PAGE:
Malaysia Proposes ASEAN Framework For E-Commerce

Posted on February 25, 1998 
Filed Under AsiaBizTech, Julian

By Julian Matthews

February 25, 1998 (KUALA LUMPUR) — Malaysian Prime Minister Mahathir Mohamad proposed the establishment of an ASEAN Framework on Electronic Commerce, to address key issues on e-commerce from a regional perspective.

ASEAN is the Association of Southeast Asian Nations, comprising 10 nations.

Mahathir said the framework is necessary because some countries that already have established e-commerce infrastructures may have leads over other countries. The regional initiative would form the basis for discussions about the various legal, financial and cross-border implications of the emerging digital economy, he said.

Mahathir made the comments in an address at a roundtable conference on Electronic Communities in Asia, staged by the London-based Economist Group here on Feb. 13.

The proposed framework is in response to U.S. President Bill Clinton’s position paper, “A Framework for Global Electronic Commerce,” unveiled in July 1997. It calls for a tariff-free environment for delivery of services and products across the Internet. The Clinton administration has submitted its proposal to be part of the agenda of the World Trade Organization (WTO) General Council meeting.

While Clinton’s duty-free proposal is supported by some U.S. trading partners, emerging economies remain cautious about its implications.

At an earlier press conference, Mahathir said the proposal had to be examined carefully. He said that any decision would be permanent. Malaysia is not in the same class as the United States, and could not give up any opportunity to raise funds for the government, he added.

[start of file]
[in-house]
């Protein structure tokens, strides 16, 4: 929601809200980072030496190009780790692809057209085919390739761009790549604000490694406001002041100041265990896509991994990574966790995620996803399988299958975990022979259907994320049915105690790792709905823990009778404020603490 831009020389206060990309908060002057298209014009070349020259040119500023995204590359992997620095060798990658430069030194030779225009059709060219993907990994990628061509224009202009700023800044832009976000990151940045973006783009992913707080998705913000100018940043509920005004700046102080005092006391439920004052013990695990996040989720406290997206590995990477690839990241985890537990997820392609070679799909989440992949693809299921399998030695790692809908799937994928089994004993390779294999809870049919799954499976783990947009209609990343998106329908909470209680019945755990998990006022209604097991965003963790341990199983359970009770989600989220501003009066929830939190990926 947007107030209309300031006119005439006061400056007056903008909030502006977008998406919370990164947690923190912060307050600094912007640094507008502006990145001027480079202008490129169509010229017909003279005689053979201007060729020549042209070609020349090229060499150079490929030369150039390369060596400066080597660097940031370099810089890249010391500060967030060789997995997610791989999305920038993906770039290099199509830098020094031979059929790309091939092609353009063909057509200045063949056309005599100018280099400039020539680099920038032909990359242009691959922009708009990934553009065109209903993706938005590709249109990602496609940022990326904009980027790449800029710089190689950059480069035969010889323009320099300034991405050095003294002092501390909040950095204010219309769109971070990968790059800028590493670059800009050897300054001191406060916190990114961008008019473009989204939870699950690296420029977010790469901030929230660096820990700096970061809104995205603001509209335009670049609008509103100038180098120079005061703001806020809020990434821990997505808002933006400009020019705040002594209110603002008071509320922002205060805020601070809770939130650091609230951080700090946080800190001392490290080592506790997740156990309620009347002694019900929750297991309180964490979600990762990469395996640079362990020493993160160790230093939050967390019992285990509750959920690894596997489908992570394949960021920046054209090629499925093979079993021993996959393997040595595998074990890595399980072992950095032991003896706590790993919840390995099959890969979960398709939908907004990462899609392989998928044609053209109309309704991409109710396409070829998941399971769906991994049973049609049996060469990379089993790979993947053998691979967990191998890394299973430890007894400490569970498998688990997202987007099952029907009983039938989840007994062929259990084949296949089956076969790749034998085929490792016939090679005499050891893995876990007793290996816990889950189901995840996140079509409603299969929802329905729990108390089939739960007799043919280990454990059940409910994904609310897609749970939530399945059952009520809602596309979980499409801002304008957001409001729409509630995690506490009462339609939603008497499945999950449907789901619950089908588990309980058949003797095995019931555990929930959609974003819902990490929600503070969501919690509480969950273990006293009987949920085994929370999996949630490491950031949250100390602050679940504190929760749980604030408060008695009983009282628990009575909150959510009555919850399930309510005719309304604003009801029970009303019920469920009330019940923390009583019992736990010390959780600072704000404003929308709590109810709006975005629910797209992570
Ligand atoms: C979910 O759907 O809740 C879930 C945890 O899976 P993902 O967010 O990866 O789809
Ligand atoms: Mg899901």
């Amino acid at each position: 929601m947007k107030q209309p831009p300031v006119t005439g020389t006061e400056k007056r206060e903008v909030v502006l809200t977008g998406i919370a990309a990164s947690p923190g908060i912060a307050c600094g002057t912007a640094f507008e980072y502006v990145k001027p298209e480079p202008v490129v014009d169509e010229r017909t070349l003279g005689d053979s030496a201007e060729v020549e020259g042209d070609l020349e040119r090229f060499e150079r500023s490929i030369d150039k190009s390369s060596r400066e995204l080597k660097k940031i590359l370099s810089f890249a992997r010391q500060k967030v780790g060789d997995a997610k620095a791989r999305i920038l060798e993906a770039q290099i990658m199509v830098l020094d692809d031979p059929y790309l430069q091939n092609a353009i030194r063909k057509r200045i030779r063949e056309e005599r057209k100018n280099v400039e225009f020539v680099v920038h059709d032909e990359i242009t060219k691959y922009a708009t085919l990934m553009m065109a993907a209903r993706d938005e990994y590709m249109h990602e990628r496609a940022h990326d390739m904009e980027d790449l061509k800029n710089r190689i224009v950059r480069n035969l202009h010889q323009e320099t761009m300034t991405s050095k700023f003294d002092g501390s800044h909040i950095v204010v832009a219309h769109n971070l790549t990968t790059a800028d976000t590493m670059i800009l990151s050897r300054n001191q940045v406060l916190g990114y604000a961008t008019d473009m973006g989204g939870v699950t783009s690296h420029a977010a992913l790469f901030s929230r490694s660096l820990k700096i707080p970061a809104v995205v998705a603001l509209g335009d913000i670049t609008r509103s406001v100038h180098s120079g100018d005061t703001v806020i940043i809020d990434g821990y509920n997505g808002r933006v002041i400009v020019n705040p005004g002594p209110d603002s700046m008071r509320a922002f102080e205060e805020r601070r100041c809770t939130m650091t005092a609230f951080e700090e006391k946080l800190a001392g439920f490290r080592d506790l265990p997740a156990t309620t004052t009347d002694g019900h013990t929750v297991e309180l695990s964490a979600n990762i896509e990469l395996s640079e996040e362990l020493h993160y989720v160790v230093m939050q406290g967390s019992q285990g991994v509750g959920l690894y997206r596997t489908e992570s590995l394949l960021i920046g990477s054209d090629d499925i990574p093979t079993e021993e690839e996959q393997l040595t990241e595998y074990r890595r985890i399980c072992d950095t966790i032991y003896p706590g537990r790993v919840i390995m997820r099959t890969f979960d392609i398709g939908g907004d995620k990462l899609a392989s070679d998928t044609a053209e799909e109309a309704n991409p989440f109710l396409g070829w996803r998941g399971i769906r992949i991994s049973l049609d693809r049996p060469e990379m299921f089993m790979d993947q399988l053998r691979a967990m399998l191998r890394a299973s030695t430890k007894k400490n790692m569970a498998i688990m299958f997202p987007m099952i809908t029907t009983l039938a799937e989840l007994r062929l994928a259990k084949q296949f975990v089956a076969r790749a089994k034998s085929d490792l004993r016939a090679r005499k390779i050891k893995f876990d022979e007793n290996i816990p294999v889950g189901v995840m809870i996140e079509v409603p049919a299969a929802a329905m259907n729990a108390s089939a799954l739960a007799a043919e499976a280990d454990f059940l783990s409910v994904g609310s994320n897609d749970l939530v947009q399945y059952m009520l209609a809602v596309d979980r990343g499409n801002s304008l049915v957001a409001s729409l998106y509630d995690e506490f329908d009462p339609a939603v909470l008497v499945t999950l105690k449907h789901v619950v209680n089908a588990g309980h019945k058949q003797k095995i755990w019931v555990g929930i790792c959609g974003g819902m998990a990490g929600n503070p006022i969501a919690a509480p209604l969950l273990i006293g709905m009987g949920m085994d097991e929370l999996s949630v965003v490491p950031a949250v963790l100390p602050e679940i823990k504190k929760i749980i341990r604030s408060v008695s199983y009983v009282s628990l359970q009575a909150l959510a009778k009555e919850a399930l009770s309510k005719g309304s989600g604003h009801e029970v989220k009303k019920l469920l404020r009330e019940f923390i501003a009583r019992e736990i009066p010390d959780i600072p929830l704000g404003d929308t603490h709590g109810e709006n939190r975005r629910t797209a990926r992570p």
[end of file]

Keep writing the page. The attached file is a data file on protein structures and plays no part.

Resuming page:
“We must be as open as possible, but at the same time protect our national interests,” Mahathir said.

In his speech, Mahathir said that although e-commerce was still in its infancy, it represents a new frontier that would revolutionize the way business is transacted globally.

“The Internet has already become an effective conduit for commercial transactions, with total annual sales of US$1.2 billion in 1996,” he said.

Although this sum is small, analysts have predicted total annual sales in excess of US$186 billion by 2005.

“The magnitude and impact of this growth will have far-reaching implications, not only in the commercial world but also in governance,” he noted.

Mahathir said that e-commerce presents challenges to governments to keep up with technological changes. “Many of the existing rules that apply in today’s economy can no longer be applied in the digital economy,” he said.

He explained that among the issues requiring review are those of customs and taxation, electronic payment systems, Internet banking, Internet brokerage services, cross-border transactions, copyright protection, cross-certification of public key infrastructures and common-platform smart cards.

“Whether we like it or not, e-commerce will become part of our lives. We should all prepare to embrace it, or be left behind,” Mahathir said.

Mahathir noted that the government is implementing the Multimedia Super Corridor, a 750-sq.-km high-technology zone south of Kuala Lumpur, to test out new ideas and technologies.

He added that although the government has felt the pinch of the devalued currency, the expense for the project is well within Malaysia’s capacity and the project will go on.

Published in Asia BizTech, Feb 25, 1998

by Julian Matthews, Asia BizTech Correspondent

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